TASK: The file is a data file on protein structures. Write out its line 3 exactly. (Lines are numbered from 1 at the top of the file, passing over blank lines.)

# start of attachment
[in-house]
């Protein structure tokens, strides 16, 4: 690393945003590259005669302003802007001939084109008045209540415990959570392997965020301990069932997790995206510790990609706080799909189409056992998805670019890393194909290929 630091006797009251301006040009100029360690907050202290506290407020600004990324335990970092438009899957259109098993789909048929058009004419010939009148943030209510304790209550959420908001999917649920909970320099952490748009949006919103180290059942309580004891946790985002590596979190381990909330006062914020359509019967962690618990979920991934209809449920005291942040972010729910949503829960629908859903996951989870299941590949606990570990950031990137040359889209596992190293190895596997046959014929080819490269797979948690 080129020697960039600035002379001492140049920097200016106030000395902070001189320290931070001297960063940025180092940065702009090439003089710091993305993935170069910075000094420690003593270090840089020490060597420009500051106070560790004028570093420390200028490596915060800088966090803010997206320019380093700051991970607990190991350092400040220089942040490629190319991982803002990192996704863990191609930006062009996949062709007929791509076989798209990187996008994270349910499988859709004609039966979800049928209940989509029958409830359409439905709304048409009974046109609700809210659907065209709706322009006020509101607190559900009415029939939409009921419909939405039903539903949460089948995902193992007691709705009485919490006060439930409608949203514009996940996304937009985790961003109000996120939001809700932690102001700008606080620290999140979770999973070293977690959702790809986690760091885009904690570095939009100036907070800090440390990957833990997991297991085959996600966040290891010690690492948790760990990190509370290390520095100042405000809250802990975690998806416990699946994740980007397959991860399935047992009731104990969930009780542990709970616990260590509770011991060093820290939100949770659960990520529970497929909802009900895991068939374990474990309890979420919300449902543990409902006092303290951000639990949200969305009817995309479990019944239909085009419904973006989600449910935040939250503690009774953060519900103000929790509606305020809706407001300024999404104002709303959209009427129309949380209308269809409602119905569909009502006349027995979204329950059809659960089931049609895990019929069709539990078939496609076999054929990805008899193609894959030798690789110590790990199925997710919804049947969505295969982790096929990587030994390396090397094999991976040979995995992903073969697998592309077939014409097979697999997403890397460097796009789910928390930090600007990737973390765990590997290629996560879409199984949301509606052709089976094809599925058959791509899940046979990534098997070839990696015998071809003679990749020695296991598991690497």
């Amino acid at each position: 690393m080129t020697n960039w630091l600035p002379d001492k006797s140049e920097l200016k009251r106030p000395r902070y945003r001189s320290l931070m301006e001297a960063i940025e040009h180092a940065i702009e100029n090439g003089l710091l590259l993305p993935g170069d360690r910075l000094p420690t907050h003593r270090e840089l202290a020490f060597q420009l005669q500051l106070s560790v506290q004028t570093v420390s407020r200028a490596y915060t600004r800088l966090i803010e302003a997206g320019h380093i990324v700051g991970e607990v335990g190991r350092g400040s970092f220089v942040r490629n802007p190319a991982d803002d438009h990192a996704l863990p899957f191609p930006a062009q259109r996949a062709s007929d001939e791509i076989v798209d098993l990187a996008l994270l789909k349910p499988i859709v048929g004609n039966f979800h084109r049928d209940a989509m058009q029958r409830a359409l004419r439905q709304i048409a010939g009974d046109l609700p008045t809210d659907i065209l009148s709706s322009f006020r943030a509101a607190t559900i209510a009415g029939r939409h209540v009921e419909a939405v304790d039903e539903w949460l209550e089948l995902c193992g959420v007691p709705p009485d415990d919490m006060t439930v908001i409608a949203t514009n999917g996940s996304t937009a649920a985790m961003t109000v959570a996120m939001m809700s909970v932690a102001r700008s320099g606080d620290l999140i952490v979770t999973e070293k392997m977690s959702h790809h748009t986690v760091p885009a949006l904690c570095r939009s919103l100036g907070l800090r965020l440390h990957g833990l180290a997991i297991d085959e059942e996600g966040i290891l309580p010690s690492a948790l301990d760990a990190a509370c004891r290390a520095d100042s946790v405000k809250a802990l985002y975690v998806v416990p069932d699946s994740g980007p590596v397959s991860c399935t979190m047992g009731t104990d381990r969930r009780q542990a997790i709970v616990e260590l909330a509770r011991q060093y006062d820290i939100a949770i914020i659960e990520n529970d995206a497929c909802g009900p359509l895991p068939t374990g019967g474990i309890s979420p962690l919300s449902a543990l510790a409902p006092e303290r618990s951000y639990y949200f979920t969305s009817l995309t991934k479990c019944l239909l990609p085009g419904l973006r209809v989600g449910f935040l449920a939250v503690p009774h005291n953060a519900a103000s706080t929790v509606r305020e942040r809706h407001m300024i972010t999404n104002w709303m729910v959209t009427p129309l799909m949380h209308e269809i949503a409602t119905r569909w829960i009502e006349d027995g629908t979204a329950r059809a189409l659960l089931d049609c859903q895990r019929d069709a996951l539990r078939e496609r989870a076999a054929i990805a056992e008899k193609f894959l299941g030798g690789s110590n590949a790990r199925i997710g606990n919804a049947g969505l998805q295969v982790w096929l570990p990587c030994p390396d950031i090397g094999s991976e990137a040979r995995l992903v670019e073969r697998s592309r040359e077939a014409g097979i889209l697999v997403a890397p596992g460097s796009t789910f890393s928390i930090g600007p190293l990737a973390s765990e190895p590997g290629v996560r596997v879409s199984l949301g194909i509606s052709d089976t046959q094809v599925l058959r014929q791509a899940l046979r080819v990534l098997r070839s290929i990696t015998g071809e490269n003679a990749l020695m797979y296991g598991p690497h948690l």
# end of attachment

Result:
């Amino acid at each position: 690393m080129t020697n960039w630091l600035p002379d001492k006797s140049e920097l200016k009251r106030p000395r902070y945003r001189s320290l931070m301006e001297a960063i940025e040009h180092a940065i702009e100029n090439g003089l710091l590259l993305p993935g170069d360690r910075l000094p420690t907050h003593r270090e840089l202290a020490f060597q420009l005669q500051l106070s560790v506290q004028t570093v420390s407020r200028a490596y915060t600004r800088l966090i803010e302003a997206g320019h380093i990324v700051g991970e607990v335990g190991r350092g400040s970092f220089v942040r490629n802007p190319a991982d803002d438009h990192a996704l863990p899957f191609p930006a062009q259109r996949a062709s007929d001939e791509i076989v798209d098993l990187a996008l994270l789909k349910p499988i859709v048929g004609n039966f979800h084109r049928d209940a989509m058009q029958r409830a359409l004419r439905q709304i048409a010939g009974d046109l609700p008045t809210d659907i065209l009148s709706s322009f006020r943030a509101a607190t559900i209510a009415g029939r939409h209540v009921e419909a939405v304790d039903e539903w949460l209550e089948l995902c193992g959420v007691p709705p009485d415990d919490m006060t439930v908001i409608a949203t514009n999917g996940s996304t937009a649920a985790m961003t109000v959570a996120m939001m809700s909970v932690a102001r700008s320099g606080d620290l999140i952490v979770t999973e070293k392997m977690s959702h790809h748009t986690v760091p885009a949006l904690c570095r939009s919103l100036g907070l800090r965020l440390h990957g833990l180290a997991i297991d085959e059942e996600g966040i290891l309580p010690s690492a948790l301990d760990a990190a509370c004891r290390a520095d100042s946790v405000k809250a802990l985002y975690v998806v416990p069932d699946s994740g980007p590596v397959s991860c399935t979190m047992g009731t104990d381990r969930r009780q542990a997790i709970v616990e260590l909330a509770r011991q060093y006062d820290i939100a949770i914020i659960e990520n529970d995206a497929c909802g009900p359509l895991p068939t374990g019967g474990i309890s979420p962690l919300s449902a543990l510790a409902p006092e303290r618990s951000y639990y949200f979920t969305s009817l995309t991934k479990c019944l239909l990609p085009g419904l973006r209809v989600g449910f935040l449920a939250v503690p009774h005291n953060a519900a103000s706080t929790v509606r305020e942040r809706h407001m300024i972010t999404n104002w709303m729910v959209t009427p129309l799909m949380h209308e269809i949503a409602t119905r569909w829960i009502e006349d027995g629908t979204a329950r059809a189409l659960l089931d049609c859903q895990r019929d069709a996951l539990r078939e496609r989870a076999a054929i990805a056992e008899k193609f894959l299941g030798g690789s110590n590949a790990r199925i997710g606990n919804a049947g969505l998805q295969v982790w096929l570990p990587c030994p390396d950031i090397g094999s991976e990137a040979r995995l992903v670019e073969r697998s592309r040359e077939a014409g097979i889209l697999v997403a890397p596992g460097s796009t789910f890393s928390i930090g600007p190293l990737a973390s765990e190895p590997g290629v996560r596997v879409s199984l949301g194909i509606s052709d089976t046959q094809v599925l058959r014929q791509a899940l046979r080819v990534l098997r070839s290929i990696t015998g071809e490269n003679a990749l020695m797979y296991g598991p690497h948690l």